4 Feb 2019

Brexit: A Tale of Two Meetings

The ERG are recently out of a meeting in Whitehall with officials and the Brexit Secretary. They had their newly acquired Remainer ally, Nicky Morgan, with them. They left the meeting claiming it was all very constructive. Talk to some ERG figures privately though and they worry that they may be “being played” by No. 10.

They were, after all, presenting and testing their thoughts which were first published in December and were roundly rubbished by government at the time.

Across in Brussels, the cross-party Brexit Select Committee had time with Martin Selmayr, Jean Claude Juncker’s right-hand man. MPs at the meeting said Mr Selmayr was testing them on whether certain approaches, like turning the Commission President’s joint letter with European Council President Tusk into a legally binding protocol, might get the Withdrawal Agreement a majority in the Commons. Martin Selmayr made it clear in a tweet after the meeting that he left none the wiser on that one.

Back at the Whitehall meeting, one former Vote Leave denizen says it has echoes of the Cabinet working groups on alternatives to the backstop which Theresa May created early last summer.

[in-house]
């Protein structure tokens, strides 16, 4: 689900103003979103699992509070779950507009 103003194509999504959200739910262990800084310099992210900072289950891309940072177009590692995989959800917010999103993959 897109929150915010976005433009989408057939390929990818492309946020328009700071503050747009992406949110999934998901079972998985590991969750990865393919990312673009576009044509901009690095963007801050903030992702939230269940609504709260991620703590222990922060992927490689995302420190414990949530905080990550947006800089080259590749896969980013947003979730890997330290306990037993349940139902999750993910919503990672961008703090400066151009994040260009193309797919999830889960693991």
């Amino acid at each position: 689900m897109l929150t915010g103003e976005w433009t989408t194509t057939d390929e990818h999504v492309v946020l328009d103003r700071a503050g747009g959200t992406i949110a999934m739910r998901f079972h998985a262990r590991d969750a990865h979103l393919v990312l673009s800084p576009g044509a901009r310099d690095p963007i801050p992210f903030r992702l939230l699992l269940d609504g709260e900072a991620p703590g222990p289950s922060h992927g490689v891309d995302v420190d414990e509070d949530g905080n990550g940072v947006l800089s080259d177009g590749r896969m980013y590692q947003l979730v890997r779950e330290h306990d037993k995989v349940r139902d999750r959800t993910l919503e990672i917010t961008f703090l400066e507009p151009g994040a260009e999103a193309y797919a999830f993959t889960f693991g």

For six weeks 2 separate groups of ministers met with a dozen or more civil servants and quite a few special advisers to chew over the two alternative work-rounds for the backstop that were on offer: the “customs partnership” (the UK would collect tariffs on its border on behalf of the EU) and the “Max Fac” or “maximum facilitation” plan (using technology to minimise the need for checks).

One veteran of that experience remembers it as a period during which “we were played along for weeks” only for Olly Robbins to “dump Chequers on us” as a great surprise at the end of it all. Olly Robbins and his team “spun us along,” the source suspected, while working out their own plan behind the scenes.

Incidentally, the ERG MP James Gray has written to his constituents to claim the battle honours for Graham Brady’s amendment getting last week. He thinks he may have single-handedly helped to boost its support from 15 MPs to the eventual 318:

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